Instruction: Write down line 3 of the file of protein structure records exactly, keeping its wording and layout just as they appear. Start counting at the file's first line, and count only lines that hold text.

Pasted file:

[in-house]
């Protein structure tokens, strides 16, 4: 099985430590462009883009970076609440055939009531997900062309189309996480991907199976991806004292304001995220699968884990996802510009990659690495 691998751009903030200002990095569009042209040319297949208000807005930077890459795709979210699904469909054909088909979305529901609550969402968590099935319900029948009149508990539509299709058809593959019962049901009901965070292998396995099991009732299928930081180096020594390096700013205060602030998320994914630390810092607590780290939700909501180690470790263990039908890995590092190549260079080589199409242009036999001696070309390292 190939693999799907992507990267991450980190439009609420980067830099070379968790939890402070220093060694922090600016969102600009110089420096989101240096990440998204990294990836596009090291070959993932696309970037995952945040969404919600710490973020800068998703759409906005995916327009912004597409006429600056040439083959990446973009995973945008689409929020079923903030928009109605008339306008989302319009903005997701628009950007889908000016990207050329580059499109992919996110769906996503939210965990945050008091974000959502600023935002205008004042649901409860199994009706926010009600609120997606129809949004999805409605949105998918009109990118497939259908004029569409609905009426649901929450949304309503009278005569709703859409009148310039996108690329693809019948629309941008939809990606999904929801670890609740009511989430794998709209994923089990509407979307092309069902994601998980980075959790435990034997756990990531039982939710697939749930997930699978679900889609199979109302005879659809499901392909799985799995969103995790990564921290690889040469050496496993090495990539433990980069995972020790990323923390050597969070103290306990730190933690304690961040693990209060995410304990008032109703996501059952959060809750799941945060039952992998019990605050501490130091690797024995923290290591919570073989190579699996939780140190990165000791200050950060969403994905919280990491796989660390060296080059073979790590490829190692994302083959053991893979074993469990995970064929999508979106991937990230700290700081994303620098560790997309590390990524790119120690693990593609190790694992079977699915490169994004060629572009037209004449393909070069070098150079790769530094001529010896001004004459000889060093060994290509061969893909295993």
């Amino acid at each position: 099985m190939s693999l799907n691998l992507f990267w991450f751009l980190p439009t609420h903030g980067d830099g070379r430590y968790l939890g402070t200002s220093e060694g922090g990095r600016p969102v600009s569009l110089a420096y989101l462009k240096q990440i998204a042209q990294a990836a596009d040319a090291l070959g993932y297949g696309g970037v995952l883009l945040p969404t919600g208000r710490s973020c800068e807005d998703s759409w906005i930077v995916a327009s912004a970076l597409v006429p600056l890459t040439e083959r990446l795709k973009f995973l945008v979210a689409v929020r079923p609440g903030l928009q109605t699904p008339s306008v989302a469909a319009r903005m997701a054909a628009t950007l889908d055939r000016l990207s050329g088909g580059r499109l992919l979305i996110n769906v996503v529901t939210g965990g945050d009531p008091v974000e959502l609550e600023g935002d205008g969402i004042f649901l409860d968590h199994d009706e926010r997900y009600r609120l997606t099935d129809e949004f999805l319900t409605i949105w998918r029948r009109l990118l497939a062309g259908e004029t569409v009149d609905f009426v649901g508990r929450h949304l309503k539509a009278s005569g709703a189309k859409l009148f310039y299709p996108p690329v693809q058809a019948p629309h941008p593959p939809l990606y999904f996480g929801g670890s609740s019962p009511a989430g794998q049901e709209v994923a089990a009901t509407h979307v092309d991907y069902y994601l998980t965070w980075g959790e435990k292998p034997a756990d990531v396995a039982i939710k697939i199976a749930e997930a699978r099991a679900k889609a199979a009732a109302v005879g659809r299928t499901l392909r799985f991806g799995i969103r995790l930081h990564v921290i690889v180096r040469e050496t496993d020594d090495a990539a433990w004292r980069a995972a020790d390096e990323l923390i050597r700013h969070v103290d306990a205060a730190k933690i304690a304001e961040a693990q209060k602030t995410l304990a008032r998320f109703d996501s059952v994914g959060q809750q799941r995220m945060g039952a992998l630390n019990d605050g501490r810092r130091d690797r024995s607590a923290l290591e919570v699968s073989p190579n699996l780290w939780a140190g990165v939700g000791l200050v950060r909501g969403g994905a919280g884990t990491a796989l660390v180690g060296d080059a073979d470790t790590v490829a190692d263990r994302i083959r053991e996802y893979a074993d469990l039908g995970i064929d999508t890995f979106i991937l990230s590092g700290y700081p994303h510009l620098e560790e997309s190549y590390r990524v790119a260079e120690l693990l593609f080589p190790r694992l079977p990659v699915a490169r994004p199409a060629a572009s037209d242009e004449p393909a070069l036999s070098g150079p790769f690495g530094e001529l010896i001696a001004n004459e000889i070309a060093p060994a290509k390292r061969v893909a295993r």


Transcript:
């Amino acid at each position: 099985m190939s693999l799907n691998l992507f990267w991450f751009l980190p439009t609420h903030g980067d830099g070379r430590y968790l939890g402070t200002s220093e060694g922090g990095r600016p969102v600009s569009l110089a420096y989101l462009k240096q990440i998204a042209q990294a990836a596009d040319a090291l070959g993932y297949g696309g970037v995952l883009l945040p969404t919600g208000r710490s973020c800068e807005d998703s759409w906005i930077v995916a327009s912004a970076l597409v006429p600056l890459t040439e083959r990446l795709k973009f995973l945008v979210a689409v929020r079923p609440g903030l928009q109605t699904p008339s306008v989302a469909a319009r903005m997701a054909a628009t950007l889908d055939r000016l990207s050329g088909g580059r499109l992919l979305i996110n769906v996503v529901t939210g965990g945050d009531p008091v974000e959502l609550e600023g935002d205008g969402i004042f649901l409860d968590h199994d009706e926010r997900y009600r609120l997606t099935d129809e949004f999805l319900t409605i949105w998918r029948r009109l990118l497939a062309g259908e004029t569409v009149d609905f009426v649901g508990r929450h949304l309503k539509a009278s005569g709703a189309k859409l009148f310039y299709p996108p690329v693809q058809a019948p629309h941008p593959p939809l990606y999904f996480g929801g670890s609740s019962p009511a989430g794998q049901e709209v994923a089990a009901t509407h979307v092309d991907y069902y994601l998980t965070w980075g959790e435990k292998p034997a756990d990531v396995a039982i939710k697939i199976a749930e997930a699978r099991a679900k889609a199979a009732a109302v005879g659809r299928t499901l392909r799985f991806g799995i969103r995790l930081h990564v921290i690889v180096r040469e050496t496993d020594d090495a990539a433990w004292r980069a995972a020790d390096e990323l923390i050597r700013h969070v103290d306990a205060a730190k933690i304690a304001e961040a693990q209060k602030t995410l304990a008032r998320f109703d996501s059952v994914g959060q809750q799941r995220m945060g039952a992998l630390n019990d605050g501490r810092r130091d690797r024995s607590a923290l290591e919570v699968s073989p190579n699996l780290w939780a140190g990165v939700g000791l200050v950060r909501g969403g994905a919280g884990t990491a796989l660390v180690g060296d080059a073979d470790t790590v490829a190692d263990r994302i083959r053991e996802y893979a074993d469990l039908g995970i064929d999508t890995f979106i991937l990230s590092g700290y700081p994303h510009l620098e560790e997309s190549y590390r990524v790119a260079e120690l693990l593609f080589p190790r694992l079977p990659v699915a490169r994004p199409a060629a572009s037209d242009e004449p393909a070069l036999s070098g150079p790769f690495g530094e001529l010896i001696a001004n004459e000889i070309a060093p060994a290509k390292r061969v893909a295993r």